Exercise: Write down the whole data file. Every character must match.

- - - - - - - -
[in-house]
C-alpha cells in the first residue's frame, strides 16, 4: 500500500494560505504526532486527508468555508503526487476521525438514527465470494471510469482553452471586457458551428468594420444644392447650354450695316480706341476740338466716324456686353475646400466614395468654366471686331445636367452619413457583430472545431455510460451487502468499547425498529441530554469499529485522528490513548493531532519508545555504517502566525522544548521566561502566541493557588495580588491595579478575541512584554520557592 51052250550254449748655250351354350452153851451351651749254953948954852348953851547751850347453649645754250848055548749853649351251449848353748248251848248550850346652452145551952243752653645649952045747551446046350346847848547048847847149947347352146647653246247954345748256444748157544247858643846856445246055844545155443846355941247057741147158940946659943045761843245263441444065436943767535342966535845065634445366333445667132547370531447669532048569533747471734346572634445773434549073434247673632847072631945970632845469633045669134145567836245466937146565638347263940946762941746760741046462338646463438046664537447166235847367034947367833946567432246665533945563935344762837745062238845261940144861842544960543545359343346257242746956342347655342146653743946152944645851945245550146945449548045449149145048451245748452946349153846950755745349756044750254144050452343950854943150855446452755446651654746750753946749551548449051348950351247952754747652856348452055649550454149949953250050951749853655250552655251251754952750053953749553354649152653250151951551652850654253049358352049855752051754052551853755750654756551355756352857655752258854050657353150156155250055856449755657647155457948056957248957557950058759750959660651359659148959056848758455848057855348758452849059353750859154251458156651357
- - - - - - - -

[in-house]
C-alpha cells in the first residue's frame, strides 16, 4: 500500500494560505504526532486527508468555508503526487476521525438514527465470494471510469482553452471586457458551428468594420444644392447650354450695316480706341476740338466716324456686353475646400466614395468654366471686331445636367452619413457583430472545431455510460451487502468499547425498529441530554469499529485522528490513548493531532519508545555504517502566525522544548521566561502566541493557588495580588491595579478575541512584554520557592 51052250550254449748655250351354350452153851451351651749254953948954852348953851547751850347453649645754250848055548749853649351251449848353748248251848248550850346652452145551952243752653645649952045747551446046350346847848547048847847149947347352146647653246247954345748256444748157544247858643846856445246055844545155443846355941247057741147158940946659943045761843245263441444065436943767535342966535845065634445366333445667132547370531447669532048569533747471734346572634445773434549073434247673632847072631945970632845469633045669134145567836245466937146565638347263940946762941746760741046462338646463438046664537447166235847367034947367833946567432246665533945563935344762837745062238845261940144861842544960543545359343346257242746956342347655342146653743946152944645851945245550146945449548045449149145048451245748452946349153846950755745349756044750254144050452343950854943150855446452755446651654746750753946749551548449051348950351247952754747652856348452055649550454149949953250050951749853655250552655251251754952750053953749553354649152653250151951551652850654253049358352049855752051754052551853755750654756551355756352857655752258854050657353150156155250055856449755657647155457948056957248957557950058759750959660651359659148959056848758455848057855348758452849059353750859154251458156651357